Risk and the Rise of Generation Y
Health and Safety at Work, the official magazine of IIRSM (International Institute of Risk & Safety Management), recently talked about the differences between the generations when it comes to perceptions of risk.
H&S at Work argued in their June edition that while US studies concluded that there were no meaningful differences between the generations’ attitude to work, the way they learn about safety and respond to it is different.
They pointed out that David Costanza, Director of Industrial and Organisational Psychology at the George Washington University in Washington DC, stated that after 18 studies across a sample of nearly 20,000, ‘meaningful differences among generations probably do not exist on the workplace variables we examined’.
However, many other practitioners state that the different features of each generation shape how individuals react to health and safety systems; how they expect to learn about health and safety; and their attitude towards safety measures.
Andy Hawkes is the IIRSM President and Chief Executive. He looked at another survey by HR consultant company Mercer which stated that ‘millennials are willing to take a risk and that they care less about safety than they do about opportunity.’
Hawkes argued that millennials, however, have come of age in a culture that includes specific understandings of daily risks which are ingrained in our modern lifestyles; from food labels with high sugar content to awareness campaigns on the benefits of exercise. This has caused a rapid change in behaviours and attitudes to safety, making millenials more pro-active and less reactive to safety. This means that they can take more risks and care that little bit less on a conscious level as it’s so deeply ingrained in them to act and behave in safe ways on a day-to-day basis.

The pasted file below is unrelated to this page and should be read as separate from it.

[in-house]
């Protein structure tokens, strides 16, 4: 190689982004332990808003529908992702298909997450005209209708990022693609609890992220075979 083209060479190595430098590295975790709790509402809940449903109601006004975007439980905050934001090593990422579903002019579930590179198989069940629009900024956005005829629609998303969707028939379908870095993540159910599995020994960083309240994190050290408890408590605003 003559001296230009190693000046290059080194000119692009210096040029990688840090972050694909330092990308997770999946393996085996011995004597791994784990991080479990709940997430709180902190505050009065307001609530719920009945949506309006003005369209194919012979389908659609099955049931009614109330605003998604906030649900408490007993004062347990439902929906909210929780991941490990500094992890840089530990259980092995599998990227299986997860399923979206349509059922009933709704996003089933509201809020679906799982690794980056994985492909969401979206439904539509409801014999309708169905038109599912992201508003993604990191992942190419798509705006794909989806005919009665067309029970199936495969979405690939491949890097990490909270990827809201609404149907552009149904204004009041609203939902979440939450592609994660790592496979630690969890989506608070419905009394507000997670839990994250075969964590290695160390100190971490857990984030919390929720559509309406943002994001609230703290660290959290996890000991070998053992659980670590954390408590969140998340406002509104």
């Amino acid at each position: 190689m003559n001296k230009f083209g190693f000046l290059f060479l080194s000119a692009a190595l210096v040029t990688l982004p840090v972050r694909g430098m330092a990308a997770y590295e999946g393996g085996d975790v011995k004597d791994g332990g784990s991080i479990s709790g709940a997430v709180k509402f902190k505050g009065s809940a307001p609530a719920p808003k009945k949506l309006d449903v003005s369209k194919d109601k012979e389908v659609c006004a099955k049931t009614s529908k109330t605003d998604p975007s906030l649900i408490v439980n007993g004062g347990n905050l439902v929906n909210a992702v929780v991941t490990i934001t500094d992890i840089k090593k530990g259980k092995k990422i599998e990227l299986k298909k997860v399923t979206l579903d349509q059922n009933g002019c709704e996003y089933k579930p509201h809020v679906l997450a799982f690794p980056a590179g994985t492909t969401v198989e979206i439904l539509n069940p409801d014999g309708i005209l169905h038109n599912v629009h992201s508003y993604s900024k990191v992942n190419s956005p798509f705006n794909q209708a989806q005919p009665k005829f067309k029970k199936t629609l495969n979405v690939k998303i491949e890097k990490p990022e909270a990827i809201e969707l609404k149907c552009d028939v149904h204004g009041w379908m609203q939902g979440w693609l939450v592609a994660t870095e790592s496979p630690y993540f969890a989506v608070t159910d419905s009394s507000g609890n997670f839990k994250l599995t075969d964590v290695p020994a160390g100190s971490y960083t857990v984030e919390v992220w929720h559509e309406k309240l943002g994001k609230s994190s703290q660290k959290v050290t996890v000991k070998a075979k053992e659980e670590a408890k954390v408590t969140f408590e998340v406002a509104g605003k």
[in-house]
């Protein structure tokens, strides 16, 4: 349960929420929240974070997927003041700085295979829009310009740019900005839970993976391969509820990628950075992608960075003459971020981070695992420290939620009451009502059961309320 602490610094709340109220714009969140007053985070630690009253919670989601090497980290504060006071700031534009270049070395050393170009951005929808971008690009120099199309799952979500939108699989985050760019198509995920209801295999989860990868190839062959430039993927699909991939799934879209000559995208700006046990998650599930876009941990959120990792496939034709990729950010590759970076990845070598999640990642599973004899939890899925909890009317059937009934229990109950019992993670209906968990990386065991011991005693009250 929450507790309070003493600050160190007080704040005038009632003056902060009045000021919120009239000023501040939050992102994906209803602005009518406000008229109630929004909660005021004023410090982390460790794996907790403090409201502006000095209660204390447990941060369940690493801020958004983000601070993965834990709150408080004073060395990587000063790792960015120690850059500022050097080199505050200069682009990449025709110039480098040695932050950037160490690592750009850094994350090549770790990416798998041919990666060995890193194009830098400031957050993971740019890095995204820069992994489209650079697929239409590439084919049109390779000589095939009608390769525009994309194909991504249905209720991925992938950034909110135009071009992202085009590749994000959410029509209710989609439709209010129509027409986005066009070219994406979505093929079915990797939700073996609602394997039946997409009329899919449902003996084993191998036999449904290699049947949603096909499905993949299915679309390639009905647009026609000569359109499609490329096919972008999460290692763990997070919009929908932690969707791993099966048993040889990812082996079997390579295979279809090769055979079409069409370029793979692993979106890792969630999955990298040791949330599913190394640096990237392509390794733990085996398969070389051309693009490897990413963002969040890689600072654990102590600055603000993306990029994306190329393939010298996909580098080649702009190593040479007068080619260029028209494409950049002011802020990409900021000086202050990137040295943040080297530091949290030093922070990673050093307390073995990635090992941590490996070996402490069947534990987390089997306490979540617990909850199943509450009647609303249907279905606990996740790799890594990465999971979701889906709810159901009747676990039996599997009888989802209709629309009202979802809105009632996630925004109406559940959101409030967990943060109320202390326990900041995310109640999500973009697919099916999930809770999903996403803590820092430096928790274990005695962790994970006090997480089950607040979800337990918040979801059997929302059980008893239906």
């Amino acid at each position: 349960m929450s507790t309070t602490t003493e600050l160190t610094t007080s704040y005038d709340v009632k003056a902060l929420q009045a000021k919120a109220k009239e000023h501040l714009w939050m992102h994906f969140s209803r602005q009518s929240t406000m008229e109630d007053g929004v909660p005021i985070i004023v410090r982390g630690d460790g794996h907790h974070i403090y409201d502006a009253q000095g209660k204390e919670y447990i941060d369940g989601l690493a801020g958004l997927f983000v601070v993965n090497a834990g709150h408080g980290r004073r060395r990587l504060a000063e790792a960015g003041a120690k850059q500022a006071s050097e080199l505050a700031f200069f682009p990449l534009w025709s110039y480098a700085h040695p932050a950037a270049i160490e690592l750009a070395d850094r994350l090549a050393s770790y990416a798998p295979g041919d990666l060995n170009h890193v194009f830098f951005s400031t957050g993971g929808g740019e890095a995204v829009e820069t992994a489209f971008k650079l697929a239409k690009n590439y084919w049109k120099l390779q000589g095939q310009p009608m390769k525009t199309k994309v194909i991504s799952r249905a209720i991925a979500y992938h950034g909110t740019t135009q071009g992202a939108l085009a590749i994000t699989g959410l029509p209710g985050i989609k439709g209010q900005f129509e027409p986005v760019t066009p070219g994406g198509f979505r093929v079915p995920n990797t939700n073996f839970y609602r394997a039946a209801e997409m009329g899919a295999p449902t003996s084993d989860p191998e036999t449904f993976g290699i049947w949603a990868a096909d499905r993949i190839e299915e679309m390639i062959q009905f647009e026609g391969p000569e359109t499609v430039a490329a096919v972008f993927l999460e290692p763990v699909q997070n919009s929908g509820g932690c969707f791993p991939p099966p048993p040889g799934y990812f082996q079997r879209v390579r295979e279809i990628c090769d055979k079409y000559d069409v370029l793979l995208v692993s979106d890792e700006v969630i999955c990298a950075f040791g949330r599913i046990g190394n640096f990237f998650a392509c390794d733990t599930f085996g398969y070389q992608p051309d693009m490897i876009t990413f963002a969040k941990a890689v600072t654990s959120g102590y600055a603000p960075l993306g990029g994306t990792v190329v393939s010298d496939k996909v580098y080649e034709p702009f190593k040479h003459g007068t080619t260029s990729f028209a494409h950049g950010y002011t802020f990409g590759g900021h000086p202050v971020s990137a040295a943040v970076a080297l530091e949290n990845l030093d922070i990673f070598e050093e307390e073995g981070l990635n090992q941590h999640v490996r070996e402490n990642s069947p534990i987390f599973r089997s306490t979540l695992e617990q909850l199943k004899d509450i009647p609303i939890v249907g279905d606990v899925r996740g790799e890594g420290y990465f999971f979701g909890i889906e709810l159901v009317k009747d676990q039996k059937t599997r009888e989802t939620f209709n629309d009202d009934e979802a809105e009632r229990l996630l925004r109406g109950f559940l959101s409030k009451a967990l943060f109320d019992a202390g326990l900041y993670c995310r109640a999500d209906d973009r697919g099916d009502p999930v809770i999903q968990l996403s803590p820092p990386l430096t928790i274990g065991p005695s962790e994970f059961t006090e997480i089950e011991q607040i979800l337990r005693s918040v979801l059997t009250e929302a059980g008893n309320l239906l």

Not only that, but as millennials are accustomed to a world of instant gratification it means that when safety issues arise, they’ll want a quick fix – meaning that problems will likely be dealt with on a much quicker basis.
H&S at Work talks in detail about lots of other factors in risk and the rise of generation Y including learning about risk in school (the exam board’s criteria for assessment includes identifying hazards and risk assessments), LOcHER (Learning about OCcupational Health by Experiencing Risk) and Modern Apprenticeships (the introduction of the first Level 3 Health and Safety Apprenticeship).
Check out the full article and decide for yourself if Generation Y really are a different breed to those before them - https://www.healthandsafetyatwork.com/young-workers/risk-and-rise-gen-y
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